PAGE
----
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  5. "Мне нельзя пить молоко."

"Мне нельзя пить молоко."

Translation:I cannot drink milk.

November 5, 2015



Да, или возможно веган.


Vegans don't even drink milk?!


Нет, веганы не кушают не мясо, не сыра, не яйца и не пьют молока. Они не пьют и не едят нечего из животных.


Thank you! I could understand it, and I felt amazing!!


Me too! Keeps us from being discouraged.


Yass, it makes the morale jump very high.. :-))


Спасибо большое! Like the others said, it's fun to be able to read a simple message like this and understand it all :)


Bеганы не кушают ни мясо, ни сыр, ни яйца и не пьют молока. Они не пьют и не едят ничего от животных.




Да. Мой друг - веган, так я знаю.


Not cow milk. But there are vegan alternatives.


Cashew milk isn't actually milk. We just call it that way because of the resemblance. Vegans don't drink milk of any kind, but they do drink products that are reminiscent of milk.


A more accurate name would be Nut Juice


One can call it milk if one wants. It's just that the dairy industry gets rather upset.


That's what vegan means. If someone doesn't eat meat but drinks milk they are called vegetarian not vegan.


what is the meaning of нельзя


It is a word to tell that something is impossible or prohibited.


We had two verbs "уметь = to be able (physically)" and "может = to have permission".

Which of these is "нельзя" the opposite of?

That is, does "нельзя" mean I am physically not able (to walk since I have no legs, say) or does I mean that I am forbidden (by the law, for example).



"Мне нельзя" means I'm not allowed to do something - by law, by rule, by Mom, by my doctor, etc. "Мне нельзя пить молоко" may be said by a person with cow milk protein intolerance, for example.

If you can't walk because you have no legs, that would be "Я не могу ходить". The same is if you are temporary too weak to walk.

If a child has legs, but is just too young to walk, you say "Ребёнок не умеет ходить". The same is with all the other cases when you are physically able to do something, but don't have the skill, like with swimming: Я не умею плавать.


What about the usage of imperfective vs perfective with нельзя? I was told the former conveys prohibition (e.g. здесь нельзя курить) while the latter hindrance (e.g. здесь нельзя закурить). Could you please elaborate on this? Thank you.


"Нельзя" with the meaning of "impossible" is used without pronouns. Like: Нельзя достать луну с неба = It is impossible to take the moon from the sky. The synonym (in this case) is "невозможно" (impossible).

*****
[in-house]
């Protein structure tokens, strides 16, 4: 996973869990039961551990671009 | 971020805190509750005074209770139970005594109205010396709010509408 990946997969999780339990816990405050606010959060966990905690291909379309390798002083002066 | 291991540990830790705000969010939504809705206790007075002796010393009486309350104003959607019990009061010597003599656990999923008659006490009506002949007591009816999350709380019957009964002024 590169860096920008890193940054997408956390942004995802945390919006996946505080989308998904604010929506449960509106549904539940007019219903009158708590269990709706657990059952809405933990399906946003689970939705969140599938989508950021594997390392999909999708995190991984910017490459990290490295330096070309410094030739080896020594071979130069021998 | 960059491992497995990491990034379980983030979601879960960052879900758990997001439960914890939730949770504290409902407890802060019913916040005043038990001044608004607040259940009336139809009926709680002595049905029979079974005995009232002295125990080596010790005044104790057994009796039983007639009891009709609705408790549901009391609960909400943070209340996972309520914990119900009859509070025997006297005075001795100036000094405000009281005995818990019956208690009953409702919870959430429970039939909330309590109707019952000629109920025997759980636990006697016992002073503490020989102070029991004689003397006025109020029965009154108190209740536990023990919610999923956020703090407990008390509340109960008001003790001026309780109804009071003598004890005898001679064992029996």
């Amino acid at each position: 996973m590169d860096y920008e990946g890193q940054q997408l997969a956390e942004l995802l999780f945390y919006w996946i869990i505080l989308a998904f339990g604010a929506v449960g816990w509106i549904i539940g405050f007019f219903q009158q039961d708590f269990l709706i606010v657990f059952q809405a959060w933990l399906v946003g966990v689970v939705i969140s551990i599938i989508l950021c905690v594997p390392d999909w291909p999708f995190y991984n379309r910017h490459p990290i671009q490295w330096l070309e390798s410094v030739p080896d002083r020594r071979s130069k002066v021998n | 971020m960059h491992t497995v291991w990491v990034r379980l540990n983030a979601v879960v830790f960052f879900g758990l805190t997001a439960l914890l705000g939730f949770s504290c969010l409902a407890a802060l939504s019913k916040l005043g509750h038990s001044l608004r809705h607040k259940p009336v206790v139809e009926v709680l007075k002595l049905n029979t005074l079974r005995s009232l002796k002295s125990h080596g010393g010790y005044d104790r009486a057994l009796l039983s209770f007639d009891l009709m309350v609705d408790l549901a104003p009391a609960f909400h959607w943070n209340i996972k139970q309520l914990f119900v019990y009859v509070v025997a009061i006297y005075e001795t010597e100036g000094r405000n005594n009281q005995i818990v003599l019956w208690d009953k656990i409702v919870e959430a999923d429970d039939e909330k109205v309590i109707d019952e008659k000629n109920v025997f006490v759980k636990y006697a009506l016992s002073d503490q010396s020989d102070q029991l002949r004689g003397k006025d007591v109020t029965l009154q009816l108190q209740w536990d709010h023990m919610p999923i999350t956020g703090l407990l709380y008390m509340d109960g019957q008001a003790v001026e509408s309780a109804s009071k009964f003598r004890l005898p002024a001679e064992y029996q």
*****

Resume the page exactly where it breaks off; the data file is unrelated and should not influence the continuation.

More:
[deactivated user]

    I think that уметь has to do with having the skill to do something, and nothing to do with physical. For that, you would use the verb мочь. That is how I understood it, can anyone confirm this? I saw Flint 72's comment and it made me doubt this since no one said anything about the уметь / physical portion of the comment. Am I missing something? Thanks!

    [deactivated user]

      I just realized that Olimo used the verb мочь in the way I thought it would be, it was just conjugated so it took me a second to notice. I think that confirms I have it straight. : )


      Since I can see you're taking a German course, It's the same meaning as "Darf" in German, although Ruskies would say "To me is not allowed", rather than "I can't " :-)




      strange, "нельзя" means "not allowed to", "cannot" means "не могу". So why duolingo didn't accept I am not allowed to drink milk?


      "It's forbidden for me to drink milk"

      What's wrong with it? I thought нельзя means it's forbidden


      "Drinking milk is not allowed to me"

      Duo what's wrong with you?


      "It's forbidden for me to drink milk" is an acceptable translation. Different implications in English from other versions, but still a legit translation. I'd report it.


      There is nothing in the sentence to suggest that drinking milk is forbidden, either for the speaker or anyone. The speaker simply says that he can not drink milk. Why he can't is not specified. In fact, it is very easy to imagine that he is responding to a suggestion that he should drink milk. He is not forbidden to engage in drinking milk but is actually being encouraged.

      People who are lactose intolerant or who had traumatic experiences connected to drinking milk are not forbidden to drink milk. They simply don't like the experience to the point that they seriously avoid drinking it.

      They might even elaborate and say .... I drink goat's milk all the time when I can get it but I can not drink cow's milk. It just bothers me too much because of the proteins in it. So I can't drink what most people are referring to when they talk about milk.......


      Why is "I can not drink milk." marked as a mistake - why is it necessary to write "cannot" here?


      Because we don't say "can not" in English - it's always contracted to either "cannot" or "can't".


      Why was it then marked as a correct answer in other questions in the section? There are further explanations on the issue here, for example: http://www.dailywritingtips.com/cannot-or-can-not/


      I've had that problem as well - an answer that was right in one place isn't in the other. I suppose that stuff will get fixed eventually :)

      I don't know why people are downvoting my answer though. Even if I was wrong that it isn't "always" contracted, people still don't write "can not", except in the exceptions that your link mentions.


      Just a note that it's always one word or contracted in American English. Brits say "can not" as two words often. However, American is the dialect typically used in courses for English speakers.

      That said, courses should still allow you to enter a sentence using your native dialect of English, so if you speak British/Irish/Australian/etc. and one of these dialect differences from American is marked incorrect, submit it as "my answer should be accepted.


      I'm inclined to agree with SamuelKristopher, we'd say can't or cannot. If you think it should be accepted though you can report it.


      why "I'm not allowed to drink milk" is wrong?


      What about, "Я не могу пить молоко" ?